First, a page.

CHILDREN WALKING IN TRUTH
by J. C. Ryle
"I rejoiced greatly that I found of your children walking in truth." 2 John 4
The book from which my text is taken, is the shortest in the Bible. Look at it, when you go home, and you will find it so. It has only thirteen verses. But, as short as it is, it is full of important things, and I think the verse I have just read is one of them.
This book is an Epistle, or Letter, written by the Apostle John. He wrote it to a good Christian lady, whom he knew. This lady had children, and some of them were the children spoken of in the text.
It seems that John found some of this good lady's children at a place where he happened to go; and you see how well he found them behaving. He was able to write a good report of them to their mother, and that is the report of our text: "I rejoiced greatly that I found of your children walking in truth."
Now, dear children, there are only two things I want to tell you about out of this text. Some of you perhaps are thinking this very minute, "What does walking in truth mean?" Others perhaps are thinking, "Why did John rejoice so greatly?" I shall try to answer these two questions.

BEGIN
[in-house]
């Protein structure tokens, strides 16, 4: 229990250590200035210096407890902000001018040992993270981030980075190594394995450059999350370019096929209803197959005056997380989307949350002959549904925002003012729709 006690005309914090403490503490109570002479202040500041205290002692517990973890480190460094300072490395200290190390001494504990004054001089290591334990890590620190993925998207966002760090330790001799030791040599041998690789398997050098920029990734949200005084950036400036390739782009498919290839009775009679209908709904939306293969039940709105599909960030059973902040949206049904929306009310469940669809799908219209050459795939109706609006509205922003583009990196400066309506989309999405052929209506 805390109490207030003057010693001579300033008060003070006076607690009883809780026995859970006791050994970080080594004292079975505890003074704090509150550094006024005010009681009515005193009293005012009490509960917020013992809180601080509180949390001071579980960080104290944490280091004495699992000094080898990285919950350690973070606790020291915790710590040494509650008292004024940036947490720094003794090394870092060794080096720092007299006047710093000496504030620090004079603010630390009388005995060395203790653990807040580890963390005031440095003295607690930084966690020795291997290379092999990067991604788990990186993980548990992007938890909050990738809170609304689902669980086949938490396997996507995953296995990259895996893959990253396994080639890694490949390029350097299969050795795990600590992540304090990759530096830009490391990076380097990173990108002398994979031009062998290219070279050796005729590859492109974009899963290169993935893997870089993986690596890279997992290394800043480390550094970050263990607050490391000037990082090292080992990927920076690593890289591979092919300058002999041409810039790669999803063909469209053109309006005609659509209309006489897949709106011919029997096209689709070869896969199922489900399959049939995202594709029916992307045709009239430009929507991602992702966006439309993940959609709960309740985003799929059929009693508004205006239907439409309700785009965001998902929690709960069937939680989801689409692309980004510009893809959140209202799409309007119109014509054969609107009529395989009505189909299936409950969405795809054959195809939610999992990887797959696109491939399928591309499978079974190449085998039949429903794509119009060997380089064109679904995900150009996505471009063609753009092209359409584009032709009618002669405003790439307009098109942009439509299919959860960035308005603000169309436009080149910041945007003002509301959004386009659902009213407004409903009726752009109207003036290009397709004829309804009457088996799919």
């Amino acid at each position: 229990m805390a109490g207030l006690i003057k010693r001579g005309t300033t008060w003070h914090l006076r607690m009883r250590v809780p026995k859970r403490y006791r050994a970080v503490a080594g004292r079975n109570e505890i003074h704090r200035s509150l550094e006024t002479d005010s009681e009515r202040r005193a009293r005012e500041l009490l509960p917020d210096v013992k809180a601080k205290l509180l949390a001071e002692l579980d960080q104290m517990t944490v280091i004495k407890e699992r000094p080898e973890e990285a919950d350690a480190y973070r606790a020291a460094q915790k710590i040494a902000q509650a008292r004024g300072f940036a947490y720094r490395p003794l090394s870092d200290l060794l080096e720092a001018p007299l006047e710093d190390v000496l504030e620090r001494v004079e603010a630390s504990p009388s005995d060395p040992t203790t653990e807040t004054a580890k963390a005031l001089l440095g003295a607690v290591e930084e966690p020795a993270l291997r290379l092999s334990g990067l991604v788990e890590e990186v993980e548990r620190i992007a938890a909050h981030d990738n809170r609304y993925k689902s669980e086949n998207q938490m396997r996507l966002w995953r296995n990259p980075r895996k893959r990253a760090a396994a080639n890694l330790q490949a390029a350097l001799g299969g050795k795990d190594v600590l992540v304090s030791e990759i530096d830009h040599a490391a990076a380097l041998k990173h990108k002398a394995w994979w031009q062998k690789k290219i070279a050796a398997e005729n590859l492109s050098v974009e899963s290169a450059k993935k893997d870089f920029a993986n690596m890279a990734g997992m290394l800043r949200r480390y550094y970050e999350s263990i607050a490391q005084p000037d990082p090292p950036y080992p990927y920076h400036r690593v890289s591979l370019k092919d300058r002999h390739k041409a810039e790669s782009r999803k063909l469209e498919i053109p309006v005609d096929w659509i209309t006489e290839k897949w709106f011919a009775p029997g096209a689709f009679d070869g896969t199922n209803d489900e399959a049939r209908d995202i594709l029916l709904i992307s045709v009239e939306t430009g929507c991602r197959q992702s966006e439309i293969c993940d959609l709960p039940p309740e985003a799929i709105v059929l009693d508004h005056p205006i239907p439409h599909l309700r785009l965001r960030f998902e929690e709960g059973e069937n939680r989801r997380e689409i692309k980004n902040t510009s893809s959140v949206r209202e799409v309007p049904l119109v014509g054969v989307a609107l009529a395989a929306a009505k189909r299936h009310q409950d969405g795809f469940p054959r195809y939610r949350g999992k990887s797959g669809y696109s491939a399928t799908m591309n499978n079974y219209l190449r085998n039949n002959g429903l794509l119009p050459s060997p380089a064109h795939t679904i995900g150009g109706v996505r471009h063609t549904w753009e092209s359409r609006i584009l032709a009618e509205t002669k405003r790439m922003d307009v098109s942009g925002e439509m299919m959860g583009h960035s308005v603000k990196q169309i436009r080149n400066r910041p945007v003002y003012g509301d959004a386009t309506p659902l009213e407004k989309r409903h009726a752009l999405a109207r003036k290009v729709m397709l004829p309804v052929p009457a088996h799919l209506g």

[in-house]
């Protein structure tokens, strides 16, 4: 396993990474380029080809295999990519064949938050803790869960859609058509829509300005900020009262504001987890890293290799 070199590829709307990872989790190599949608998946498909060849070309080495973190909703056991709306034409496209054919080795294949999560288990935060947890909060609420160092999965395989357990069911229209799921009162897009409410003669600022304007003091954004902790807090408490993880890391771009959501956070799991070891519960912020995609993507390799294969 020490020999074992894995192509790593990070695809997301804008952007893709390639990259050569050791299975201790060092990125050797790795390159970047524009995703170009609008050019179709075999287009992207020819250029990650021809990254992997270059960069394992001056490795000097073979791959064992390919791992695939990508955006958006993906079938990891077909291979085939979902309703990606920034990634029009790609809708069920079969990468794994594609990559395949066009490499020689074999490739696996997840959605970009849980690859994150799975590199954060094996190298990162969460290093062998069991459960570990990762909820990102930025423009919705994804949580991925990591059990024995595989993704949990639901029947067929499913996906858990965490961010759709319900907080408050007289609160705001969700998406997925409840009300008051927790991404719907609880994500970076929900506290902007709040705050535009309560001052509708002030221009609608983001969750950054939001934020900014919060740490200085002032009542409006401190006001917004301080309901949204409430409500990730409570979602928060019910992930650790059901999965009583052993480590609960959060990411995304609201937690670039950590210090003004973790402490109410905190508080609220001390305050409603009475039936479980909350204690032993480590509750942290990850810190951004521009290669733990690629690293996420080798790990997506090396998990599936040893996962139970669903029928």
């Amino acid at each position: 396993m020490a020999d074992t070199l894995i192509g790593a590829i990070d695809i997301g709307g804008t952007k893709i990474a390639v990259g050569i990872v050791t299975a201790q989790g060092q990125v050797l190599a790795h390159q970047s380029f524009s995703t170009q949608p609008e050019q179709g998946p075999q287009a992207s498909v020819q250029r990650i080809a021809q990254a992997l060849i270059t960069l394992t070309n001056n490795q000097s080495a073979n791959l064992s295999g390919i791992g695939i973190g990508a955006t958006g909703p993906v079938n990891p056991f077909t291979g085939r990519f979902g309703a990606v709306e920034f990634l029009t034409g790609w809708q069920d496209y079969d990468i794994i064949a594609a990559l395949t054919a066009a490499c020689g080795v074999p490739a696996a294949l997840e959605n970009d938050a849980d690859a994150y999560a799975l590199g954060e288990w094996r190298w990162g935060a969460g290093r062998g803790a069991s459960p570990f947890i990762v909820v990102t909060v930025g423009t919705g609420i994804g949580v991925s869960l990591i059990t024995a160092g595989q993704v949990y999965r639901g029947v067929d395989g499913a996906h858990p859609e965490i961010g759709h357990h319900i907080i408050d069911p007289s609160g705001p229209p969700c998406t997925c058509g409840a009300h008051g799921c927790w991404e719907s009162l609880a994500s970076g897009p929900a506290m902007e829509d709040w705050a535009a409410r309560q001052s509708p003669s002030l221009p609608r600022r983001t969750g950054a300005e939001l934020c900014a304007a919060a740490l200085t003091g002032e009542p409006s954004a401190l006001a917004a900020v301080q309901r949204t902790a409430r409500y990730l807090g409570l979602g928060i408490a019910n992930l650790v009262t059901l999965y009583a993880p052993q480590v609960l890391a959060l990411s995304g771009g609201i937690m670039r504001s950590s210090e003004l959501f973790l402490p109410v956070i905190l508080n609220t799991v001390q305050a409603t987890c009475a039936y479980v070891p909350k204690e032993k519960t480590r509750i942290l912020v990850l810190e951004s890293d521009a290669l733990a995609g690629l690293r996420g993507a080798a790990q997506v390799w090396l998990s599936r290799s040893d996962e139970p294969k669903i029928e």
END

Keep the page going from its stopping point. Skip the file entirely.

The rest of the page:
I. Firstly, I shall try to show you—when can it be said that children walk in truth.
II. Secondly, I shall try to show you—what were the reasons that made the Apostle John rejoice so greatly.
Dear children, let me ask you all one favor—let me ask you all to try to pay close attention. I shall not keep you long. Come then, and listen to what I have to tell you. May the Holy Spirit open all your hearts, and bless what I say.
I. I told you I would first try to show you this—"When can it be said that children walk in truth?" Let me set about it at once.
What does "walking" mean here? You must not think it means walking on our feet, as you have walked here tonight. It means rather our way of behaving ourselves—our way of living. And shall I tell you why the Bible calls this "walking." It calls it so, because a man's life is just like a journey. From the time of our birth to the time of our death, we are always traveling and moving on. Life is a journey from the cradle to the grave, and a person's manner of living is, on that account, often called his "walk."